As cases of COVID-19 in the area rise, some students and professors are concerned about how the university should be reacting to the situation.
According to the New York Times, the seven-day average number of cases in Mecosta County, where Big Rapids and Ferris State sit, have increased by 118%, almost to the level of infection seen in April of 2021, the most severe month for COVID-19 cases in 2021.
Dr. Melinda Myers, a professor in the Department of English, Literature and World Languages, and Dr. Mary Bacon, a chemistry professor, have both had students missing from their classes due to contracting COVID-19.
“I had three students in different classes who let me know that they have COVID, and then also there’s obviously the number of students who are just missing because they’re sick,” Myers said. “They don’t necessarily know they have COVID or not, but [they] can’t show up because they’re either going to get tested or they were around somebody. So there’s definitely some attendance issues.”
Not everyone is too worried though. Taelyn Siddal is in the dental hygiene program on campus, and she hasn’t seen any evidence of a worsening situation yet.
“I haven’t seen it personally,” Siddal said. “It almost seemed to be worse last year. I also know that I’m protected in my dental hygiene courses with PPE.”
There is also a concern that the number of cases on Ferris’ COVID-19 dashboard don’t reflect the same increase the county is experiencing.
“It doesn’t make sense,” Bacon said. “Are we getting the whole story?”
“I think that, for whatever the reason, students aren’t reporting,” Myers said. “Between the case numbers in Mecosta County, and simply the number of students that I’ve had in my own classes, as well as all of my colleagues… we look at the dashboard and there are only 20 active cases, and… between my department we can come up with more than 20 students.”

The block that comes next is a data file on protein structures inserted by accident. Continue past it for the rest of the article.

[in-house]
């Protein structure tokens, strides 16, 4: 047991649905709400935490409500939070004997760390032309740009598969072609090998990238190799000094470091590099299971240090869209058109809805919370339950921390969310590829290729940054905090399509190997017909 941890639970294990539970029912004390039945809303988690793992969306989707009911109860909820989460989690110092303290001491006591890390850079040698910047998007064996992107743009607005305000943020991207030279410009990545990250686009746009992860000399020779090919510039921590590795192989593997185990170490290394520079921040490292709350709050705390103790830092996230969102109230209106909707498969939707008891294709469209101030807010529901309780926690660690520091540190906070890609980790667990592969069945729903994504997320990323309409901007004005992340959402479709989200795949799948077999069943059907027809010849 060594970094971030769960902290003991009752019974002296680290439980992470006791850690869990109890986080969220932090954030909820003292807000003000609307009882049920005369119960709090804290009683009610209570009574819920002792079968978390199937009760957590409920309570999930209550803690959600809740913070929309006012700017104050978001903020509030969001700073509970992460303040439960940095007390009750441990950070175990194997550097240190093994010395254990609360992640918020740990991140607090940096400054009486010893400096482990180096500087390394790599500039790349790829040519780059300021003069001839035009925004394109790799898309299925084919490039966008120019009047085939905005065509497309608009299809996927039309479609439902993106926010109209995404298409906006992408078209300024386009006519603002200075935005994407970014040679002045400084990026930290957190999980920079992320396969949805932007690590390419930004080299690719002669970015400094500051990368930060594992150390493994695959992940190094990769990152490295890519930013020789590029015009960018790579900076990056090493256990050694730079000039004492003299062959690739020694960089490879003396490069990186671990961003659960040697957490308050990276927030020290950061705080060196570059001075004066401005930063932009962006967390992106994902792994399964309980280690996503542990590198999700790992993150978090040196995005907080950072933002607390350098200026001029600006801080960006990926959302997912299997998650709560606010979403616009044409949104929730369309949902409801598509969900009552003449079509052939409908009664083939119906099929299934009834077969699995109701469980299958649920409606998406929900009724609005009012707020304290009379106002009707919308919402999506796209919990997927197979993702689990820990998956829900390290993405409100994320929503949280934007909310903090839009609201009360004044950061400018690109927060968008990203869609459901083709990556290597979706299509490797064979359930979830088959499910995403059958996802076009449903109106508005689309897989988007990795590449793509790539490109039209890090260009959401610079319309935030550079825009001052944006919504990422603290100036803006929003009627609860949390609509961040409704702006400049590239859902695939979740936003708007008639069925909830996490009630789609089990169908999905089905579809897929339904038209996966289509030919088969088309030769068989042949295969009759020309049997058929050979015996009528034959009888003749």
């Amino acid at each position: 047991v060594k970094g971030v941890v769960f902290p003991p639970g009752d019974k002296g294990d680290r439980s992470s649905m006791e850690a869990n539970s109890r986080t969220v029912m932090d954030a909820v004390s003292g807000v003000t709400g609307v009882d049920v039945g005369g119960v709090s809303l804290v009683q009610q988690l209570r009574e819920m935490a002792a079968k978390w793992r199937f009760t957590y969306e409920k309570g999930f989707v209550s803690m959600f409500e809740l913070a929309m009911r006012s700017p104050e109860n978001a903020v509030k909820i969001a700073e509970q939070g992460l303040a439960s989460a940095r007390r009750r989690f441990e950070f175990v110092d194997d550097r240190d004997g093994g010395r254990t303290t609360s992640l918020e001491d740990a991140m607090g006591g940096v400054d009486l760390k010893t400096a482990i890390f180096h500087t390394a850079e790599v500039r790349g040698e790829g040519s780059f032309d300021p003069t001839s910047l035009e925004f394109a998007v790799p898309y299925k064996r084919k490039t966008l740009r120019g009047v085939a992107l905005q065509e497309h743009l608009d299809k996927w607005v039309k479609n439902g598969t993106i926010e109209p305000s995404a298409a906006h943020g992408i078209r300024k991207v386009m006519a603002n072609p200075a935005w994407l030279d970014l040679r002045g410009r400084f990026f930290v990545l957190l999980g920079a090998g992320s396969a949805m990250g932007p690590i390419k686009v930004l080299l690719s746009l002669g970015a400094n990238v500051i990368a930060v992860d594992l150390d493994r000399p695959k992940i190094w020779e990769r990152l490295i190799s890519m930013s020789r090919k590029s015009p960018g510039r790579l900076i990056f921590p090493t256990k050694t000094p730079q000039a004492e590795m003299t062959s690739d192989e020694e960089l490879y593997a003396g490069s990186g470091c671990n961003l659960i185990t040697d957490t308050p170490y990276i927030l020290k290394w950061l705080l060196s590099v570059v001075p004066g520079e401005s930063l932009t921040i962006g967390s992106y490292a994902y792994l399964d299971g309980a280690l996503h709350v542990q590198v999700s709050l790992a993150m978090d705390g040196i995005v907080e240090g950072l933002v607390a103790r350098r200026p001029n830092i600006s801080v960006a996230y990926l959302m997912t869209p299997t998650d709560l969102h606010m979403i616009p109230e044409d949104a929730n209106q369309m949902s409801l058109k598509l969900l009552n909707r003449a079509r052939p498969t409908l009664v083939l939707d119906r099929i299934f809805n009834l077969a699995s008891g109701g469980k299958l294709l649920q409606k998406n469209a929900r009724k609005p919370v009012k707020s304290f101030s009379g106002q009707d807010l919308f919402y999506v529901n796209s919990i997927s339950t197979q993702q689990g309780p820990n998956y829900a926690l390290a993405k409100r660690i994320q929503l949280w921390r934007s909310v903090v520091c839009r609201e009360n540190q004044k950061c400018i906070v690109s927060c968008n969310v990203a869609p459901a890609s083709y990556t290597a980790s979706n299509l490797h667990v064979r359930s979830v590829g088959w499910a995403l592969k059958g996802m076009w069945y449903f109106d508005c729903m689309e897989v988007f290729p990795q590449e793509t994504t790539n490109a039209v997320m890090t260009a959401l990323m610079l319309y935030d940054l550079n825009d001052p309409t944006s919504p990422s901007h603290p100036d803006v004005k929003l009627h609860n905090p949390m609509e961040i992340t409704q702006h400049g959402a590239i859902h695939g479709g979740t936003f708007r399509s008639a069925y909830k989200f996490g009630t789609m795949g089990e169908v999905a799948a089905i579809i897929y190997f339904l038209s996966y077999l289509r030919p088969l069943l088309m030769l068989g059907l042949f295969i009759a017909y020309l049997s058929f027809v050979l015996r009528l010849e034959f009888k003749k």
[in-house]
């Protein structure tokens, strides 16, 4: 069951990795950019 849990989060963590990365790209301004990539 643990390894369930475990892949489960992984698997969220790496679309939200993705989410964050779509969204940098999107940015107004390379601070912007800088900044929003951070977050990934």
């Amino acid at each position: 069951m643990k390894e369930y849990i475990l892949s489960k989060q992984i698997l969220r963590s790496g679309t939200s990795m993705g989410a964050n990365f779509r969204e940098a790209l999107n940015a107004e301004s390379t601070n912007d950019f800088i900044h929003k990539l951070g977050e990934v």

Student Drew Smythe also brought up the fact that students aren’t reporting everything to the school, and they don’t wear masks off-campus.
“People don’t do the symptom checker. I think that they all wear their masks on campus, but once they’re off-campus they all go maskless,” Smythe said.
One general opinion shared by all is that if the cases on campus do get out of hand, the university will choose to be reactive instead of proactive. They’ll implement new restrictions and plans later rather than sooner.
“They’ll be reactive. I don’t think there’s a doubt that the university really wants everything to go back to normal. I think the phrase that they use is ‘business as usual’,” Myers said.
“They will probably switch to their COVID-19 plan later rather than sooner,” Siddal said. “I think everyone is over this mess and is trying to get back to normal, regardless of the case numbers these days.”
In the event that cases do rise to the level that the university must take action, moving classes online, either partially or completely, seems to be the most popular option between students and professors.
“Go back to fully online teaching,” Bacon said.
“I think we would have to go back to zoom,” Smythe said. “It’s very unfortunate, but it’s better than just nothing.”
“I would probably turn to a hyflex model where we would have Zoom up in the classroom. And I would allow students who wanted to attend the class to attend in person, and students who wanted could attend through zoom,” Myers said.
Myers said she would also like to see flexibility for the staff who are actually teaching classes; to allow them to choose how to proceed with classes if COVID-19 becomes worse.
“We have a vast amount of experience from the last two years of teaching online in various modes. I’ve taught synchronously [and] asynchronously… We know how to do those things pretty well,” Myers said.
For now, all anyone can do is wait and see what happens.